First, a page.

An 8-Year-Old Girl Tortured Despite City Agency's Vow -- Tara's Horror: Sexually Abused Child Placed In Foster Care And Hurt Again
PHILADELPHIA - At age 8, the little girl has no real name, no home, no parents and no defense against more of the sexual abuse that left her scarred and screaming in a hospital.
And that, the city says, is the best it has to offer.
The foster child was beaten, scalded and sexually abused last week by her most recent guardians in a sadistic attempt to discipline her, police said.
As the brutal details emerged, child advocates were jolted to learn that the victim was "Tara M.," the pseudonym used in court papers for a girl given different names by her biological mother and foster parents.
Two years ago, the city Department of Human Services promised to give exceptional care to Tara M. and 16 other children as a result of an American Civil Liberties Union lawsuit charging the agency with gross neglect.
"If a child like Tara can't be protected under this system, what child can?" asked Stefan Presser, the ACLU legal director in Philadelphia.
But the broader lesson from Tara's plight, say child-care experts, is that a city must ensure special care for sexually abused children.
"A molested child can tax parents in a way that no other child can," said Dr. Alberto Serrano, psychiatry chief at Children's Hospital. "They may mimic their abuse by fondling themselves, or an adult. That can be quite a jolt to a foster parent.
"Foster parents who accept these children into their homes need to be prepared for extraordinary behavior - so they must receive very special training."
But no amount of sexual acting-out can explain what happened to Tara, said Nancy Kanter, the child's legal advocate.
"There were red flags up all over the place - for both the little girl and the prospective parents. How come nobody saw them?" asked Kanter.
Elman and Anna Gradiz were chosen as pre-adoptive parents in November by Asociacion Puertorriquenos en Marcha Inc. of Philadelphia (APM), a private agency that provides foster care.
"And they wanted to adopt her!" said Kanter. "She came that close - that close! - to disappearing from any supervision whatsoever."
DHS spokeswoman Patricia Bathurst said the department followed procedure, placing Tara last November with APM, a state-registered agency with an unblemished record. A DHS caseworker accompanied an APM counselor on an investigation of the Gradiz home and signed an approval form, said Bathurst.
On Tuesday, Tara appeared in a New Jersey emergency room with her foster parents. Doctors found she had been scalded over half her body, had two black eyes, puncture wounds in her back and inflamed genitals.
The emergency room staff called the police, who arrested Elman Gradiz, 36, and his wife Anna, 42, on charges including aggravated, indecent assault and involuntary deviate sexual intercourse. The assault charge is a felony that carries a seven-year minimum prison term.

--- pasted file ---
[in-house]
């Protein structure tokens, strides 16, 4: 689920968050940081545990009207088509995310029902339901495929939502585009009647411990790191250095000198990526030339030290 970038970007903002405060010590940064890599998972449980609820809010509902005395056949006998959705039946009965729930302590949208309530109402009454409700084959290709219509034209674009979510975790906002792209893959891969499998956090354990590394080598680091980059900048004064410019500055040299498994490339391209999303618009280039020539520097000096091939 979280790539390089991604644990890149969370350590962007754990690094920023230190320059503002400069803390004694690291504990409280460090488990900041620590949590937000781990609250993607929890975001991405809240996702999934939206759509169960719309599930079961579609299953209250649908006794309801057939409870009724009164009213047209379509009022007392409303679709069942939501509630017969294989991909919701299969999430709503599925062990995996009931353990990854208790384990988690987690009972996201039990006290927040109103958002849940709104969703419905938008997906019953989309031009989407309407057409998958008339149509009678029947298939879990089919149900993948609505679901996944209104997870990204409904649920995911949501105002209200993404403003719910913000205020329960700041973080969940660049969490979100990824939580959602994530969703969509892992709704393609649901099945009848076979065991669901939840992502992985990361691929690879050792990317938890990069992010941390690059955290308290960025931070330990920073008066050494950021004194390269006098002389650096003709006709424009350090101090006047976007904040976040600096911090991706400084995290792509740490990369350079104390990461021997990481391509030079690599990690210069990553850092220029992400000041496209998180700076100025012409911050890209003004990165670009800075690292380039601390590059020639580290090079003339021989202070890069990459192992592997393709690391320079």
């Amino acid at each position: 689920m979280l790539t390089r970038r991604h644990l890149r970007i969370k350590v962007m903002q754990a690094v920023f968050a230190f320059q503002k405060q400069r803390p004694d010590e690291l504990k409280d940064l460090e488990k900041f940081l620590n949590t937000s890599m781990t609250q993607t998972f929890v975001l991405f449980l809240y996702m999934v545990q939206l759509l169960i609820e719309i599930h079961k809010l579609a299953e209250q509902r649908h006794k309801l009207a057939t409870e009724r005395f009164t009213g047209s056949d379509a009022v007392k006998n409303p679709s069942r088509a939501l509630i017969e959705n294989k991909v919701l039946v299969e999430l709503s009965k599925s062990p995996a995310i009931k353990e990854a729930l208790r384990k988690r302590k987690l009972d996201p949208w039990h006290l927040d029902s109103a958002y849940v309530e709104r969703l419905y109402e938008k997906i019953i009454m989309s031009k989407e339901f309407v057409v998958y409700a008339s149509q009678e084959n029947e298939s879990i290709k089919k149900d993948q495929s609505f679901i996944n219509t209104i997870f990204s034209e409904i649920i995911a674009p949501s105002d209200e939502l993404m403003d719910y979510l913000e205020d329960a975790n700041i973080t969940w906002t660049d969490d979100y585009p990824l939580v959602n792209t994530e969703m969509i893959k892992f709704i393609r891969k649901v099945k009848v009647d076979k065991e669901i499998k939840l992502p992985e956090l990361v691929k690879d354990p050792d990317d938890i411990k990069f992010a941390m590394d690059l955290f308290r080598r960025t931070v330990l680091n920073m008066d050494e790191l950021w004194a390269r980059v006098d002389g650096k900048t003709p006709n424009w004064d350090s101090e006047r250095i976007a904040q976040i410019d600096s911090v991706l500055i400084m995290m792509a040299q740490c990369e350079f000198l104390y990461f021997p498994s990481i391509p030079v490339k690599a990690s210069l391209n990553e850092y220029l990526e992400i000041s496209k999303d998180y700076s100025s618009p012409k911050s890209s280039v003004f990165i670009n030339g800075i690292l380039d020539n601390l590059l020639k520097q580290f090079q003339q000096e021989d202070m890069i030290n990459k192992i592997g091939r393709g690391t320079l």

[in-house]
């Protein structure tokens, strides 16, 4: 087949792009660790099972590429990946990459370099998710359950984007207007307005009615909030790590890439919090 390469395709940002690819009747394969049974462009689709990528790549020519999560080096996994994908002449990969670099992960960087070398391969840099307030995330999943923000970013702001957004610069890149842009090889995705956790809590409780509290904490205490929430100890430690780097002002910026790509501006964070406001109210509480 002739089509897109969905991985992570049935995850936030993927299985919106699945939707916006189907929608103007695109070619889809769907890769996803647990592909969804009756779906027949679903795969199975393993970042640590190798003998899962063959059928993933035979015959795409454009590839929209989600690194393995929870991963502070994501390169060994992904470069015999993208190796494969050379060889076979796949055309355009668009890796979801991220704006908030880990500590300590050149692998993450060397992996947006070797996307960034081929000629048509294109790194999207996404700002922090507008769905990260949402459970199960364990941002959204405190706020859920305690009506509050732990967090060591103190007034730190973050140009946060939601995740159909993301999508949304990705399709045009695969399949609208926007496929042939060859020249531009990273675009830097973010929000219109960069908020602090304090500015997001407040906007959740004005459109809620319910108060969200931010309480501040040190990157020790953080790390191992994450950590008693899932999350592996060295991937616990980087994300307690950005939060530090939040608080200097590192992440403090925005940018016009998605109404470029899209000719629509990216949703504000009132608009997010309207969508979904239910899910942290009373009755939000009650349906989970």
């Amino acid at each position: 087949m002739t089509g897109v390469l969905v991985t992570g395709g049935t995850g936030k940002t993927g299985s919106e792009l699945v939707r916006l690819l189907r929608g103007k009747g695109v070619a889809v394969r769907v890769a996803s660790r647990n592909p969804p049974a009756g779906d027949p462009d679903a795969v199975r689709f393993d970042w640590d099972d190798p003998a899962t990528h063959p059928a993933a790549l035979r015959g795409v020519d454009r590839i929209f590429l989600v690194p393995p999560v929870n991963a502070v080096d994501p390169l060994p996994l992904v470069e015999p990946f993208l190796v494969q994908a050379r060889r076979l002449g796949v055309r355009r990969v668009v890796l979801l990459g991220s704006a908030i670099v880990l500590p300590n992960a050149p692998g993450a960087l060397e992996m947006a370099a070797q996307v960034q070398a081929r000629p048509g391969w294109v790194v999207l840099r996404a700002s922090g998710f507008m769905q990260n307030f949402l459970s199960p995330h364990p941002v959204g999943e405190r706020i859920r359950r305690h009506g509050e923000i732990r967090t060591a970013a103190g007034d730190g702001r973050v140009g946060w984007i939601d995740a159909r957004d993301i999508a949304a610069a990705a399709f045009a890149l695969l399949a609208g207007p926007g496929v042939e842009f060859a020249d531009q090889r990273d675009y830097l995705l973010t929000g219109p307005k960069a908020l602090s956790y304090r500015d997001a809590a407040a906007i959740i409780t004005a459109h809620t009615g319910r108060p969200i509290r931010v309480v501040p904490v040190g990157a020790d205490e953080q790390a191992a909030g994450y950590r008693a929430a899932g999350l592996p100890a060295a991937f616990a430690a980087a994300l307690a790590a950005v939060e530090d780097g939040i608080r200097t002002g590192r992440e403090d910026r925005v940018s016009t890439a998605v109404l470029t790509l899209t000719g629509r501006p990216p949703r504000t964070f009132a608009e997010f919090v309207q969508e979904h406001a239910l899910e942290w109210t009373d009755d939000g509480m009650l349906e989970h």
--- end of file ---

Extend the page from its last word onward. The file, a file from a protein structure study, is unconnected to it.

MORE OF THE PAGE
They are being held on $250,000 bail each and will have their first chance to enter pleas in court this week.
According to police, the foster parents found Tara fondling herself on Monday. To punish the girl, they stripped her, forced her into the bathtub and doused her with buckets of scalding water. Then, police said, Anna Gradiz burned the child's genitals with a homemade concoction that included chili pepper.
Tara described her four months in the Gradiz home in a police interview read in court Wednesday at her foster parents' bail hearing.
"I kept on bleeding. It wouldn't stop. It hurt a lot," Assistant District Attorney Mimi Rose read from the transcript.
On other occasions, Tara told police, her foster mother disciplined her by stuffing a sock in her mouth or a pillow over her face. Sometimes the couple beat her with a belt, raising welts and injuring her so badly she had to stay home from school.
After they were arrested, Anna Gradiz revealed she had been institutionalized for psychological problems and takes antidepressants.
The placement agency also didn't know that Elman Gradiz is a Nicaraguan citizen, suggesting it didn't thoroughly check out his background and search for a criminal record.
APM program director Myriam Matos said the agency had followed every state requirement, including receiving a medical clearance that said Anna Gradiz had no disabilities.
Matos, choking back tears, said a counselor had spent four hours with Tara outside the house just two days before she was hospitalized. Neither the girl, who was impeccably groomed and dressed, nor the Gradizes, whom the agency had thought were "miracle parents," gave any clue of potential abuse.
Born in April 1987 to a mentally retarded 15-year-old who was herself a foster child, Tara already had been shuffled among at least eight foster homes - and was sexually and physically abused in some of them - by the time she was 6.
In 1994, Human Services Commissioner Joan Reeves guaranteed Tara and others would receive special educational and psychiatric care.
DHS has been the subject of several child-abuse scandals. One child was killed and dismembered by his foster mother in 1992, and in November a 5-year-old boy disappeared after DHS returned him home to his drug-addicted mother.
Tara, once her wounds heal, is scheduled to return to the same foster-care system, said Bathurst.
Before that happens, child-care advocates want the state to set up a sex-abuse task force and require all foster parents to sign a waiver allowing their psychological and medical histories to be searched.
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